“It allows for individual liberty and freedom, freedom of choice,” said Mark Leno, a Democrat from San Francisco, who compared the issue to gay marriage. “We’re doing something not only right today but profoundly important.”

Since Oregon approved the country’s first assisted-suicide law in 1997, supporters have struggled to expand their reach, amid opposition from religious groups, some medical organizations and lawmakers whose skepticism crosses party lines.

“I’m not going to push the old or the weak out of this world — I think that could be the unintended consequence of this legislation.” said Ted Gaines, a Republican, on the floor of the California Senate on Friday. “Society will take a different view of life.”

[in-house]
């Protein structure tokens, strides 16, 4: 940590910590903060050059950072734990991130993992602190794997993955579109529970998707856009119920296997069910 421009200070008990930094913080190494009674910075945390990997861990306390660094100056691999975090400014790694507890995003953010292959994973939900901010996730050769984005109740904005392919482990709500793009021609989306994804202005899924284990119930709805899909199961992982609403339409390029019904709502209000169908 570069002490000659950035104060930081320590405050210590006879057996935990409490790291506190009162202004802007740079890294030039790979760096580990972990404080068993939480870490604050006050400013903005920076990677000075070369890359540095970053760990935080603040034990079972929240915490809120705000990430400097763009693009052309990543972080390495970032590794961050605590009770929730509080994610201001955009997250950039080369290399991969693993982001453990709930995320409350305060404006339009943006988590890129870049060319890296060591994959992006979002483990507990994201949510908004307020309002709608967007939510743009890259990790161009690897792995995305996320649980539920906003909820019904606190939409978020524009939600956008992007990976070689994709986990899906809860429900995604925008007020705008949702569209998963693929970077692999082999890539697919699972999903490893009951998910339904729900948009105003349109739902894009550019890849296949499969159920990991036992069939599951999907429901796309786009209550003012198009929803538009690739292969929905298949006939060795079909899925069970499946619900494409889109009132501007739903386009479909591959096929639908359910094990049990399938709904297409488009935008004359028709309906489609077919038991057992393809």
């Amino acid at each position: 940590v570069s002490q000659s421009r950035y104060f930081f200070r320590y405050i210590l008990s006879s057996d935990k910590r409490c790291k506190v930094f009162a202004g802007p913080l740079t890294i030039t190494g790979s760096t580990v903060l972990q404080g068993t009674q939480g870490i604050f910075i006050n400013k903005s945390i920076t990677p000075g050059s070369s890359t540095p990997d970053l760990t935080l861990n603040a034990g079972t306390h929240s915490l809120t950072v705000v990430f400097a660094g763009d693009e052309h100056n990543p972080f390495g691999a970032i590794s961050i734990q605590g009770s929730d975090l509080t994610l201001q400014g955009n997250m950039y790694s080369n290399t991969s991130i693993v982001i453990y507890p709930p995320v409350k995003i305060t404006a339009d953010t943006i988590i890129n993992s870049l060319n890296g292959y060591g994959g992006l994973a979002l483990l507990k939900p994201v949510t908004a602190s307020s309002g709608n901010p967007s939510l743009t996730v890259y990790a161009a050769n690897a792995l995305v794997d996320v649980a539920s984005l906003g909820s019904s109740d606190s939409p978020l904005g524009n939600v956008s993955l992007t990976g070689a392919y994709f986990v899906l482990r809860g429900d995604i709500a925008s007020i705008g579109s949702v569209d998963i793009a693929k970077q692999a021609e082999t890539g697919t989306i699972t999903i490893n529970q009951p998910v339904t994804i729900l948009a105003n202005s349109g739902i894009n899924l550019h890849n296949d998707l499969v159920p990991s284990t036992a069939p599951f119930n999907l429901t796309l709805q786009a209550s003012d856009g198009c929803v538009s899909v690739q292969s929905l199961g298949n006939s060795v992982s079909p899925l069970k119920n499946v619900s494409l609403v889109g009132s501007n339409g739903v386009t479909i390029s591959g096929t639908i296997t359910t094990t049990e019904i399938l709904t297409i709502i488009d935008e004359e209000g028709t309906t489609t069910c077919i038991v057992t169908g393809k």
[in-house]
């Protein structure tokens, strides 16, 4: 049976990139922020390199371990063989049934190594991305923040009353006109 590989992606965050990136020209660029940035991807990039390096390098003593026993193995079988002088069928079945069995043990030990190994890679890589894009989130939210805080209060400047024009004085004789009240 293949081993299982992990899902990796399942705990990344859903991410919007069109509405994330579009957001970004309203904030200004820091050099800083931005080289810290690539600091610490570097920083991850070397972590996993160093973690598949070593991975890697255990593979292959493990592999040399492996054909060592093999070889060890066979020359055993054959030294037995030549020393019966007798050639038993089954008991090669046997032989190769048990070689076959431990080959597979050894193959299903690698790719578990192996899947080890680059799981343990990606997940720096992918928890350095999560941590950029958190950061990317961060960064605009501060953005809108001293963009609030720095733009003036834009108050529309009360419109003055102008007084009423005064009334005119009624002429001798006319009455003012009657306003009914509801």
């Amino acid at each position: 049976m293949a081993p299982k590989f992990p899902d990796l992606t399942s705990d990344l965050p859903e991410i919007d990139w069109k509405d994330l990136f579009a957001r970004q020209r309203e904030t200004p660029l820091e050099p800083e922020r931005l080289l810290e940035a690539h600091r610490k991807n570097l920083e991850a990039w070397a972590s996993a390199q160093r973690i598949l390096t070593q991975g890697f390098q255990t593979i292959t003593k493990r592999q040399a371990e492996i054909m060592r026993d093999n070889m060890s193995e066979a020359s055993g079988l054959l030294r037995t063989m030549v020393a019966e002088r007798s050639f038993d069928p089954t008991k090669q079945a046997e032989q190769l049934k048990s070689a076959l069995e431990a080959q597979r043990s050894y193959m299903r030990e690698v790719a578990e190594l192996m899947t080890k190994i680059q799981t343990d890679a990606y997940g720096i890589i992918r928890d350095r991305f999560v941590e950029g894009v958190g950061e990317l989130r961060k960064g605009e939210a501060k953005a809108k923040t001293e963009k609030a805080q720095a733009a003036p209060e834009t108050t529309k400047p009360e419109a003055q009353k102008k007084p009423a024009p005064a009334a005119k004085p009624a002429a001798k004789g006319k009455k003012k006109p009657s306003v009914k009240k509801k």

More than half the states, plus Washington, D.C., have put forward bills this year to legalize some kind of assisted suicide, according to the Death With Dignity National Center, which is based in Portland, Ore. So far, none of them have become law.

“If it becomes the law in California, that’s going to be very, very significant nationally,” said George Eighmey, vice president of Death With Dignity and a former state legislator in Oregon.

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The California bill is modeled on the law in Oregon, with several notable changes. The California law would expire after 10 years and have to be re-approved, and doctors would have to consult in private with the patient desiring to die, as part of an effort to ensure that no one was being coerced to end his or her own life — a primary concern for opponents of the law.